As a bonus we sprung two new red cardigan sweaters on them: one for Lori, one for Lindy, along with a red turtlenecks for the each of the recently hired stock boys. Of course, the last thing we needed were more employees of the stock boy caliber. But, we wanted the picture to appeal to both couples with kids and the elderly.
The photo shoot was a major production. This wasn´t a few snapshots with a point and shoot. This was lights, reflectors, assistance. This could be cover material, we thought. The two daily papers showed up and also captured some of the shots.
Shots of staff on the rolling ladders, behind the recently refurbished general store counters, huddled together by the produce department were taken over and over again. While the store was closed the onlookers enjoyed coffee, muffins, doughnuts and samples from our overstuffed photogenic prepared food case. It became a neighborhood Time Magazine party and turned out to be a tremendous marketing event.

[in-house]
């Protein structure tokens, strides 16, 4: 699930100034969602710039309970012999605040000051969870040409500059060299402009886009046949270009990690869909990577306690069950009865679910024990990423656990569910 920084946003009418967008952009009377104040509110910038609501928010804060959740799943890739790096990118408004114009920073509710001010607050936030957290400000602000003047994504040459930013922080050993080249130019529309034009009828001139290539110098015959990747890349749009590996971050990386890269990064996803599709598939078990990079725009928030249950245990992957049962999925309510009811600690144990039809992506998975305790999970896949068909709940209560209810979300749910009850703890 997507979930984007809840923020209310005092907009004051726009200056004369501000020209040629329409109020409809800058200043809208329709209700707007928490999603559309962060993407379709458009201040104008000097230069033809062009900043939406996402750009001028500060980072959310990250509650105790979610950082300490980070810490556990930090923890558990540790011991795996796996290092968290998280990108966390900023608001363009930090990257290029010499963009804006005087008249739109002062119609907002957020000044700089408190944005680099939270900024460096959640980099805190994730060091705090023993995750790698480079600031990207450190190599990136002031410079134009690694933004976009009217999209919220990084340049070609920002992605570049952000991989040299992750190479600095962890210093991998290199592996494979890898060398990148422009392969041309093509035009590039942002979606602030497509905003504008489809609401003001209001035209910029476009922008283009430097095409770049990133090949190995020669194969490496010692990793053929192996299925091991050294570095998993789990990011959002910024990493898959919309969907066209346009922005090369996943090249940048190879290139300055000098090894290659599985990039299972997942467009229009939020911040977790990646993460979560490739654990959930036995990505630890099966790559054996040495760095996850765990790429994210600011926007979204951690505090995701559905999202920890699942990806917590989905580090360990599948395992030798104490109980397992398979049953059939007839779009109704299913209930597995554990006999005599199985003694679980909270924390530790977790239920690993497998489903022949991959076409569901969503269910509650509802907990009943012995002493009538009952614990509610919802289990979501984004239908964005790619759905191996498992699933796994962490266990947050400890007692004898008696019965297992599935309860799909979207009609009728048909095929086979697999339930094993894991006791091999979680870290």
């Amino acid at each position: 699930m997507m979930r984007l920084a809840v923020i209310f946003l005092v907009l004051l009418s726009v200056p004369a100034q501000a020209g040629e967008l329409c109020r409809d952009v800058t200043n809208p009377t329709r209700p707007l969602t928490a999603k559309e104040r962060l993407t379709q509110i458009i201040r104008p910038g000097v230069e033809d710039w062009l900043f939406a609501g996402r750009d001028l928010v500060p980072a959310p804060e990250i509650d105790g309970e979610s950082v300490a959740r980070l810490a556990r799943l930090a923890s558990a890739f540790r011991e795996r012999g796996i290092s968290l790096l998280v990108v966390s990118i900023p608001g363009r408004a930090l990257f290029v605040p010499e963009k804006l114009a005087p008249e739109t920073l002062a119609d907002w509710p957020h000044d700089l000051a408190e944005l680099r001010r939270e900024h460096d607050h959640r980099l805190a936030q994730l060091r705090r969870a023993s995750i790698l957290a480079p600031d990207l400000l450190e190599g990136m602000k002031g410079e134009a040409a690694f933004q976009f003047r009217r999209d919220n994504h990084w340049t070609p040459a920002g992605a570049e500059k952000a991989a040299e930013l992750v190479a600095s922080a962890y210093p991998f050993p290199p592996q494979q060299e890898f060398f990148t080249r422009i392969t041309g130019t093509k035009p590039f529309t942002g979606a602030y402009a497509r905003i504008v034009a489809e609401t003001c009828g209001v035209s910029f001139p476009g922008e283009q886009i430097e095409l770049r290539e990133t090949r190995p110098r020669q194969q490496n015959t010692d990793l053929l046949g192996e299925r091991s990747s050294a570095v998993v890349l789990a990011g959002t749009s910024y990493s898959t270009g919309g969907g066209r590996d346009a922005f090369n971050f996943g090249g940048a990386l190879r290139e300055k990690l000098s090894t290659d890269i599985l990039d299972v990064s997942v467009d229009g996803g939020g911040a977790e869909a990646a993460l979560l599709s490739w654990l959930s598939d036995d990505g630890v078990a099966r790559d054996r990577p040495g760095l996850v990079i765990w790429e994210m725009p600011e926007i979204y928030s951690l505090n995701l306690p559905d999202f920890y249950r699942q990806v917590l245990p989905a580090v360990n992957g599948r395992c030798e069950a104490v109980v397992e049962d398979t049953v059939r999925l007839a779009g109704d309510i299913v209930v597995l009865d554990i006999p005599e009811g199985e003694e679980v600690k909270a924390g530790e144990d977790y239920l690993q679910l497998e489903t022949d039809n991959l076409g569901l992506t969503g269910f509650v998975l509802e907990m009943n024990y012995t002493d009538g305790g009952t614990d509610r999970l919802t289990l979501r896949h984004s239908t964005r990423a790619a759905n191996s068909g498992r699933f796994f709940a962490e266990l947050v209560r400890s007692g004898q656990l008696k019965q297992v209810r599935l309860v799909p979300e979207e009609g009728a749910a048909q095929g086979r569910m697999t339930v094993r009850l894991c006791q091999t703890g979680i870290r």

Finally, after shooting for almost four hours, the shoot wrapped. We opened the store for business. The adrenaline was running high. Customers asked a lot of questions. And most got the same answer, "We don´t know when it will be in the magazine." All we could do was wait